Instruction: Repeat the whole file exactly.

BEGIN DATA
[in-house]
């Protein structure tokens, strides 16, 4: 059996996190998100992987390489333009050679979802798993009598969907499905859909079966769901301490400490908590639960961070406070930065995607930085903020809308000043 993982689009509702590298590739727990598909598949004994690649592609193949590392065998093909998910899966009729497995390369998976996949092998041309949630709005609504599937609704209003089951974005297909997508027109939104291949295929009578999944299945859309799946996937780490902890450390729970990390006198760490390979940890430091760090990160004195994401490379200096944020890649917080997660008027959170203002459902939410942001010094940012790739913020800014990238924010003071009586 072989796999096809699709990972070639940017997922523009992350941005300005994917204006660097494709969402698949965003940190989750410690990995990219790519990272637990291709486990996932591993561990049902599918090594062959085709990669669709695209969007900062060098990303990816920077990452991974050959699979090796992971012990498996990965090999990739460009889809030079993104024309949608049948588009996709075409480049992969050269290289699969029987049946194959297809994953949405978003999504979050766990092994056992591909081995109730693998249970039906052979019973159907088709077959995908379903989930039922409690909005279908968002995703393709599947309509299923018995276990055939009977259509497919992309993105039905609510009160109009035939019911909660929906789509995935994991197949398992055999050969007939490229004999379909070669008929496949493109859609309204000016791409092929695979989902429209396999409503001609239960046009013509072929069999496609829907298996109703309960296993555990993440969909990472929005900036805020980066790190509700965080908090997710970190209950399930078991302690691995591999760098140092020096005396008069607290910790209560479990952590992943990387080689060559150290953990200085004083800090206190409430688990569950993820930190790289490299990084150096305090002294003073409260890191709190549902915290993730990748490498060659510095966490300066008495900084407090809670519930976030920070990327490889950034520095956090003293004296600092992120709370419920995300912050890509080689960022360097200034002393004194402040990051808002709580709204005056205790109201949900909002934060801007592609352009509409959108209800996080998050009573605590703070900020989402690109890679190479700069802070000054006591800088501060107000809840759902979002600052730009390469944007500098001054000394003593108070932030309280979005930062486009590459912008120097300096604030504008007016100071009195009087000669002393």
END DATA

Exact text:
[in-house]
């Protein structure tokens, strides 16, 4: 059996996190998100992987390489333009050679979802798993009598969907499905859909079966769901301490400490908590639960961070406070930065995607930085903020809308000043 993982689009509702590298590739727990598909598949004994690649592609193949590392065998093909998910899966009729497995390369998976996949092998041309949630709005609504599937609704209003089951974005297909997508027109939104291949295929009578999944299945859309799946996937780490902890450390729970990390006198760490390979940890430091760090990160004195994401490379200096944020890649917080997660008027959170203002459902939410942001010094940012790739913020800014990238924010003071009586 072989796999096809699709990972070639940017997922523009992350941005300005994917204006660097494709969402698949965003940190989750410690990995990219790519990272637990291709486990996932591993561990049902599918090594062959085709990669669709695209969007900062060098990303990816920077990452991974050959699979090796992971012990498996990965090999990739460009889809030079993104024309949608049948588009996709075409480049992969050269290289699969029987049946194959297809994953949405978003999504979050766990092994056992591909081995109730693998249970039906052979019973159907088709077959995908379903989930039922409690909005279908968002995703393709599947309509299923018995276990055939009977259509497919992309993105039905609510009160109009035939019911909660929906789509995935994991197949398992055999050969007939490229004999379909070669008929496949493109859609309204000016791409092929695979989902429209396999409503001609239960046009013509072929069999496609829907298996109703309960296993555990993440969909990472929005900036805020980066790190509700965080908090997710970190209950399930078991302690691995591999760098140092020096005396008069607290910790209560479990952590992943990387080689060559150290953990200085004083800090206190409430688990569950993820930190790289490299990084150096305090002294003073409260890191709190549902915290993730990748490498060659510095966490300066008495900084407090809670519930976030920070990327490889950034520095956090003293004296600092992120709370419920995300912050890509080689960022360097200034002393004194402040990051808002709580709204005056205790109201949900909002934060801007592609352009509409959108209800996080998050009573605590703070900020989402690109890679190479700069802070000054006591800088501060107000809840759902979002600052730009390469944007500098001054000394003593108070932030309280979005930062486009590459912008120097300096604030504008007016100071009195009087000669002393």